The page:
Libguestfs exposes a lot of API calls that make it possible to check or modify your appliance. In BoxGrinder we use only a fraction of them, but even this small set makes us happy libguestfs users!

Libguestfs comes with a handy tool called guestfish which is a command line interface to libguestfs. This makes is super easy to debug your appliances and we use it a lot when developing BoxGrinder.

$ guestfish -a centos-basic-sda.raw 

Welcome to guestfish, the libguestfs filesystem interactive shell for
editing virtual machine filesystems.

Type: 'help' for help on commands
      'man' to read the manual
      'quit' to quit the shell

><fs> launch 
><fs> mount /dev/vda
/dev/vda   /dev/vda1  /dev/vda2  
><fs> mount /dev/vda1 /
><fs> mount /dev/vda2 /b
/bin   /boot  
><fs> mount /dev/vda2 /boot/
><fs> ls /
bin
boot
dev
etc
home
lib
lib64
lost+found
media
mnt
opt
proc
root
sbin
selinux
srv
sys
tmp
usr
var
><fs> cat /etc/hosts
127.0.0.1       localhost.localdomain localhost
::1     localhost6.localdomain6 localhost6

><fs> 

And, most importantantly for us, libguestfs is rock solid. Go, try it - it's already in Fedora and RHEL!

Integration tests and libguestfs

But how we can use libguestfs in our integration tests? So far we only tested for deliverable existence, which can only prove that something was created. But there are still some open questions. Is the artifact really readable? Does it contain data we wanted? Here libguestfs comes to the rescue.

After building we launch libguestfs, add the disk images and make sure everything is in place. Take a look at this example test:

it "should build modular appliance based on Fedora and convert it to VirtualBox" do
  @config.merge!(:platform => :virtualbox)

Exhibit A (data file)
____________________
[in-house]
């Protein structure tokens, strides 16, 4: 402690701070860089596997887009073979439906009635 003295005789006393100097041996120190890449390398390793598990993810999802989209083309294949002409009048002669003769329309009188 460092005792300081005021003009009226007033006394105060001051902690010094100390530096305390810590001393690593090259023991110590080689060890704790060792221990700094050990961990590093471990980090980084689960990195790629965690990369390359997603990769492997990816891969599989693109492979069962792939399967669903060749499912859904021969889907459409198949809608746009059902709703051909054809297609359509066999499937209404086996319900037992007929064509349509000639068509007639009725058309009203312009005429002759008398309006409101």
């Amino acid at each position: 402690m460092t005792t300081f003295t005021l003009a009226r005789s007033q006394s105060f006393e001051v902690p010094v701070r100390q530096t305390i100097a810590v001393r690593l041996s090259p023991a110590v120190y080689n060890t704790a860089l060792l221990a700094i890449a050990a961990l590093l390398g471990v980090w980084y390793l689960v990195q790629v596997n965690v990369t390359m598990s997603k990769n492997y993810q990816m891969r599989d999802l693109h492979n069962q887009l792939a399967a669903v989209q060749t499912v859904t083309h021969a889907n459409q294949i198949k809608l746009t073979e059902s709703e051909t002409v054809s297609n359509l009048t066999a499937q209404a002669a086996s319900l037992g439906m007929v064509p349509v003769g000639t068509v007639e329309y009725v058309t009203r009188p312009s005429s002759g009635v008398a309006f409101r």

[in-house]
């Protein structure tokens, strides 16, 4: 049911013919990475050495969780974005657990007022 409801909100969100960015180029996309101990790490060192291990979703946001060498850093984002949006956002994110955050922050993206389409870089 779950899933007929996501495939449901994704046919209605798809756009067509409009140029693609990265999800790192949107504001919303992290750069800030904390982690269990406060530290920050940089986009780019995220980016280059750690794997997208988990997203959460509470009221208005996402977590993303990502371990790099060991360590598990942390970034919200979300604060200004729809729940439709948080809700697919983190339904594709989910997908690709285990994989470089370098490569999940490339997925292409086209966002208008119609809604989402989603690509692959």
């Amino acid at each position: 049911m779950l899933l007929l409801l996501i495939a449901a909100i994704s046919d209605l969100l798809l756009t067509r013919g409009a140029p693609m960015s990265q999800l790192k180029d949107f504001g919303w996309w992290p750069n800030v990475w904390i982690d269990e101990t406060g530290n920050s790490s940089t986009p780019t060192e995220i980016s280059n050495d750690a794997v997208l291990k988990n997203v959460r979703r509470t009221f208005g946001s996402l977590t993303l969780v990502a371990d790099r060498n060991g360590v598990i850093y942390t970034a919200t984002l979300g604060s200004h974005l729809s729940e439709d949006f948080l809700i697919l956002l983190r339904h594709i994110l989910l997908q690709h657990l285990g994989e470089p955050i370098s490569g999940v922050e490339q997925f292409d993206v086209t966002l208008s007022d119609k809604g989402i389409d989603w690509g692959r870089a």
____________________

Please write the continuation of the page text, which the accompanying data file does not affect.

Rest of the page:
@appliance = Appliance.new("./../appliances/modular.appl", @config, :log => @log).create

  GuestFSHelper.new([@appliance.plugin_chain[1][:plugin].deliverables[:disk]], @appliance.appliance_config, @config, :log => @log ).customize do |guestfs, guestfs_helper|
    guestfs.exists('/fedora-boxgrinder-test').should == 1
    guestfs.exists('/common-test-base-boxgrinder-test').should == 1
    guestfs.exists('/hardware-cpus-boxgrinder-test').should == 1
    guestfs.exists('/repos-boxgrinder-noarch-ephemeral-boxgrinder-test').should == 1
  end
end

The above code is a real test. It'll create the appliance, convert it to virtualbox format and then make sure that the files that should be created exist. Not bad for 10 lines of code, huh?

Future directions

Testing offline appliances makes a lot of sense - we want to make sure the image is valid. But does the upload process work as expected? Does the image boot correctly on the destination platform, especially on EC2? This is the next step we want to investigate.

We'll introduce a new step in addition to the 5 described above: uploading, launching the appliance and testing on a real instance. It could look similar to this (not working code):

it "should build Fedora JEOS" do
  @config.merge!(:platform => :ec2, :delivery => :ebs)
  @appliance = Appliance.new("./../appliances/mysql-fedora.appl", @config, :log => @log).create

  @ec2 = AWS::EC2::Base.new(:access_key_id => ACCESS_KEY_ID, :secret_access_key => SECRET_ACCESS_KEY)
  instance = @ec2.run_instances(:image_id =>  @appliance.plugin_chain.last[:plugin].deliverables[:ami]).instancesSet.item.first

  # Not implemented: wait for correct state instance.instanceState pending => started

  Net::SSH.start(instance.dnsName, 'ec2-user', :key_data => 'ASDASDASD' ) do |ssh|
    ssh.exec!('/etc/init.d/mysqld status').should match /is running/
    ssh.exec!('ps ax | grep [m]ysql | wc -l').should_not == '0'
  end

  @ec2.terminate_instance(:instance_id => instance.instanceId)
end

This almost-working ruby code shows how easily we can extend our integration tests to run the tests on the right platform.

The idea of the above code is to create an appliance, convert it to EC2 format, upload to EC2 and launch. After the instance becomes available we'll connect to it using SSH, and check if the mysql daemon is really running. The instance is terminated afterwards.

We'll work on making this as clean as possible, abstracting the interactions with EC2 even more.

If you have any comments or ideas. Feel free to leave a note.

Latest posts

Tweet it!